TOKYO, May 23 – Japan’s weight-based self-sufficiency ratio of pork in fiscal 2019 posted a record low of 48.6 percent, according to calculations by The Japan Agricultural News.
While domestic production increased slightly in terms of volume, record high volume of imports led to a drop in the self-sufficiency ratio.
The ratio for beef was 34.6 percent, second lowest following fiscal 2000.
As uncertainties over meat trading continue amid the COVID-19 pandemic, the importance of improving the self-sufficiency ratio is increasing in order to build a stable supply system unaffected by the global situation.
Calculations on the ratios were made by The Japan Agricultural News based on data on the amount of imports and production compiled by Agriculture & Livestock Industries Corporation. The data showed that domestic production of pork in fiscal 2019 rose 0.6 percent from a year before to 902,908 tons, while imports increased 4 percent to total 953,112 tons. The imports marked a record high amount since 1996 when data became available.
The rise in imports is attributable to growing domestic demand for meat and reduced tariffs brought about by the enforcement of major trade agreements. “Many Japanese importers increased purchases, believing that prices would rise as China had been largely increasing its imports following the African swine fever outbreak,” said an official of a major importing firm.
By country, countries taking part in the Trans-Pacific Partnership trade agreement took advantage of reduced tariffs to increase their imports, with imports from Mexico, whose strength is in pork cuts, marking a 16 percent year-on-year rise.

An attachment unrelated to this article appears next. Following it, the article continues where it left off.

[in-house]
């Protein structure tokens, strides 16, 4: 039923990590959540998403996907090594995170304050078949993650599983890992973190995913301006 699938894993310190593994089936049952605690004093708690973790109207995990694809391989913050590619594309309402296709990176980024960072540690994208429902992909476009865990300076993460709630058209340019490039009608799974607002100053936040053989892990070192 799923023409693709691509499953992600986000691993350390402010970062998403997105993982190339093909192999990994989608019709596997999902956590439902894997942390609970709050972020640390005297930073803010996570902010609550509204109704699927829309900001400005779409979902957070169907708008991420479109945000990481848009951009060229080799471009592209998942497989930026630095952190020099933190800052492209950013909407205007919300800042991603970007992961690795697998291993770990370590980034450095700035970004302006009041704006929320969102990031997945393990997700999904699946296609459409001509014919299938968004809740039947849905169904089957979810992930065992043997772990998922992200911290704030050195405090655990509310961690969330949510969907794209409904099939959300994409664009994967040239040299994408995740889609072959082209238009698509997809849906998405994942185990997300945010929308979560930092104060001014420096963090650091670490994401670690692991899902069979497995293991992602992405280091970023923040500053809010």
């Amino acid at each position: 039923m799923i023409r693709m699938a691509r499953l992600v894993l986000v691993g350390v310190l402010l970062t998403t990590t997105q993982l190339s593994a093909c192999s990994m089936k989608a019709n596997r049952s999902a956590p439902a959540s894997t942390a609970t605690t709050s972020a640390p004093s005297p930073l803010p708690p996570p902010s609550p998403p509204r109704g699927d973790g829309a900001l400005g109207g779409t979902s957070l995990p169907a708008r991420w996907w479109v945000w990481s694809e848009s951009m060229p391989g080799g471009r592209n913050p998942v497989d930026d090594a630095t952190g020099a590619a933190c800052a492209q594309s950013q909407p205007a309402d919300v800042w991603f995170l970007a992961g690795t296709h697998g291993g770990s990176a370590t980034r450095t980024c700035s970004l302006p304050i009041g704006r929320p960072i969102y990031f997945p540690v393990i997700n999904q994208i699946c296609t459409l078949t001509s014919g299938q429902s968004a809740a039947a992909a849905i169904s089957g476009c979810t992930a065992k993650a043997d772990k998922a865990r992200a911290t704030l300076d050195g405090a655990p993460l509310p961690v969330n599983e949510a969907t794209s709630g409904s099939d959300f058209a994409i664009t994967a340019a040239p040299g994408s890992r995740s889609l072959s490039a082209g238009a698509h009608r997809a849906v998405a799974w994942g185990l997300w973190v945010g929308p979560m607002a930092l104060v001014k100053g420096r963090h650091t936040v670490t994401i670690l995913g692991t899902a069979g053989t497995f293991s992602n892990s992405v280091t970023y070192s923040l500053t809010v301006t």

Competition among major exporting countries is intensifying as well, with imports from Canada exceeding those from the United States for the first time in April 2019.
The rise in imports is having a negative impact on domestic prices. As importers increased purchases, stocks have been at levels 20 or 30 percent above the previous year since July. Sluggish sales were seen for domestic products, mainly items of lower grades used for processing which compete with imported products.
The annual weighted average price of ungraded pork carcasses at Tokyo Meat Market was 357 yen per kilogram, down 4 percent from a year before. “Stocks of imports were a factor in pushing down prices,” said an official of the market.
Beef imports marked the highest volume in the past decade, reaching some 620,000 tons in fiscal 2019. The self-sufficiency ratio was the lowest after 33.1 percent marked in fiscal 2000 when imports soared following large tariff cuts.
The imports increased in fiscal 2019, as the tariff rate for American beef dropped from 38.5 percent to 26.6 percent in January this year and that of beef from the member nations of the TPP deal which took effect in December 2018 dropped to 26.6 percent for both chilled and frozen products.
While imports are expanding for both pork and beef, uncertainties are seen for future imports amid the COVID-19 outbreak. As meat processing firms in the United States are reducing production, some of them are prioritizing supplies to domestic dealers.
The new Basic Plan for Food, Agriculture and Rural Areas approved in March forecasts that the annual per capita consumption of pork in fiscal 2030 will be about the same as fiscal 2018, and that of beef will grow only 6 percent.
Meanwhile, the plan sets a target of increasing domestic production calculated in terms of cut meats in fiscal 2030 to 920,000 tons for pork, up 2 percent from fiscal 2018, and to 400,000 tons for beef, up 21 percent, in an effort to expand the market share of domestically-produced meat.
Many domestic producers are calling for the need to take the opportunity of the current COVID-19 outbreak to renew the awareness over the importance of improving self-sufficiency ratios. Support measures are necessary to strengthen domestic producers who are burdened by disease prevention measures and competition with imports.